In addition to having the second highest model score in the class (I’m still ignoring Bowden, you’ll see why soon), I believe there are three main variables working in Dillon’s favour:
1. Aaron Jones is out of contract after this season
2. He was drafted in the 2nd round
3. Green Bay drafted a blocking TE/FB(Josiah Deguara) in the mould of Kyle Juszczyk in the 3rd round
Alright, we can now talk about Mr 98th percentile Lynn Bowden. Bowden is an intriguing name and his journey at Kentucky was a mixed one. He started as a WR but actually ended up playing as a wildcat QB in his final season due to injuries to their QB room, and lead the SEC in rushing yards. So technically never played as a running back.
Given catching the ball is an important part of becoming a fantasy RB superstar, it’s an important part of my model, therefore it can be gamed by RBs who catch a lot of passes, or in this case, a player who literally played as a WR for two out of his three college seasons. So he’s kind of an RB, kind of a WR, more an offensive weapon, and really it’s a model for running backs as opposed to offensive weapons, so an impressive score but one we should take with a massive amount of salt (unless of course he develops into an absolute stud in which case I’ll claim all credit), or disregard his model score as to be honest, it’s probably not applicable.
The Raiders drafted Bowden as a RB/WR and have even referred to him as a “Joker” in that they envision him lining up all over the formation. Given Bowden’s WR background, if there is an injury to Josh Jacobs, Bowden could truly provide a 3 down skillset and rake in the receptions.Embed from Getty Images
Time for the players who missed the cutoff.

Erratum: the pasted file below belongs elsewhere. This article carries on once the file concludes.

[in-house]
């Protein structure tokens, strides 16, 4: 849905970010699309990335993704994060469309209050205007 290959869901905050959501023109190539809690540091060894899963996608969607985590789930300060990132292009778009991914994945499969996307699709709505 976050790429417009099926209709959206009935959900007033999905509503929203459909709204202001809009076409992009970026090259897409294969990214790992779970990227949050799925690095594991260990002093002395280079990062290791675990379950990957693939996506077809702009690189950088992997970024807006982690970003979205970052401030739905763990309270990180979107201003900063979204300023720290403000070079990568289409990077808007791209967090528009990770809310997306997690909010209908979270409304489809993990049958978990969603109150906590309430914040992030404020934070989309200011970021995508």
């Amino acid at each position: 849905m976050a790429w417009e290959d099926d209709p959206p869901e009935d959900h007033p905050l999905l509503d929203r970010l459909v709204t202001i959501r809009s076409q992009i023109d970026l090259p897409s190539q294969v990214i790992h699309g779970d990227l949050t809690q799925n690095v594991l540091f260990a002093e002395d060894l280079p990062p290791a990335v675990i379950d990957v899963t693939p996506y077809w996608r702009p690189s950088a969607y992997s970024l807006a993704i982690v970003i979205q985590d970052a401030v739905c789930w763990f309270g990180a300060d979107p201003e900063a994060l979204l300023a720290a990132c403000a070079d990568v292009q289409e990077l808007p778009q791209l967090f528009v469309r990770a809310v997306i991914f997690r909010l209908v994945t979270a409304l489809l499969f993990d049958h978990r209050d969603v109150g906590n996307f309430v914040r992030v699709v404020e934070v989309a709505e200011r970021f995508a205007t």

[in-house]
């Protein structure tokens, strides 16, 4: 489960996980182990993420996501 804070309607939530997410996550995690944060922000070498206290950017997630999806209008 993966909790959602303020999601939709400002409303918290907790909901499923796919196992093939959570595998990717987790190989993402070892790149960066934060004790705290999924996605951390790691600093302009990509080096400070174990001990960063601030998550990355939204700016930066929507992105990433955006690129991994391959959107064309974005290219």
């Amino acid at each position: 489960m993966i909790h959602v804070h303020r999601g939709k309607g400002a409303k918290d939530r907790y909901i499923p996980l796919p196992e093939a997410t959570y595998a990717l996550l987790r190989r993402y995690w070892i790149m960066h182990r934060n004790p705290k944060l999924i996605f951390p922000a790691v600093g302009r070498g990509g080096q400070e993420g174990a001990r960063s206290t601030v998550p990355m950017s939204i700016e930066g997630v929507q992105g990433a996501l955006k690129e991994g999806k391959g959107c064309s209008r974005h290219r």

Moss, Benjamin and Vaughn make up the first tier of this group.
Moss provides some interesting competition for Singletary as Gore leaves 179 touches up for grabs. Murky backfields are often opportunities for value and murky is exactly what the Bills backfield is as Moss joins Singletary who was just drafted in the 3rd round in 2019.
Eno Benjamin is incredibly interesting to me. He graded very highly pre draft (97th percentile) but was hurt by the lack of draft capital (7th round). He also owns the highest final season reception market share (18.03%) out of the real (ie not Bowden) drafted RBs, over 4% more than the next highest who was Ke’Shawn Vaughn (13.86%). Eno is in a high scoring offense where the RB1 is a highly coveted fantasy position. Kenyan Drake is on the transition tag so is not signed past 2020. If Eno is able to beat out Chase Edmonds for backup duties then I think he has the skills as evidenced by his college production make a splash if Drake was to go down with injury, or go on the COVID reserve list which is a very real possibility.
Ke’Shawn Vaughn has been a huge riser being drafted by the Bucs and has good enough college production to back it up. His main knock being that he’s an older prospect, already being 23.
We then drop down to sub 60th percentile. I wouldn’t be counting on these players on as anything more than potential role players or bye week fill ins. Sustained, meaningful, season long production is unlikely.
I do however want to address Antonio Gibson, as he has garnered plenty of buzz. Similar to Lynn Bowden, Gibson was never really used as a pure running back. Across 4 years of college he played as a hybrid player, skewing towards being more of a receiver. In his senior season he was employed fairly evenly between a receiver and runner – 38 catches and 33 rushes. His score is buoyed mainly by his 3rd round draft capital, his reception share, and his elite speed score. In college he was very efficient (11 yards per carry in a limited 33 carries in his senior season) although he simply didn’t command a high workload, presumably because his coaches didn’t think he was worthy of it. I’m a Derrius Guice truther to the end so if you asked me I’d say Gibson had an elite running back he needs to overcome in order to carve out a significant workload in Washington, however if you ask a lot of others they may say the backfield is up for the taking.
Thanks for reading and I hope you got something out of this article. Moral of the story with rookie running backs generally is, fade running backs drafted from round 4 onwards, target anyone drafted higher than that.
Find my Rookie WR article here.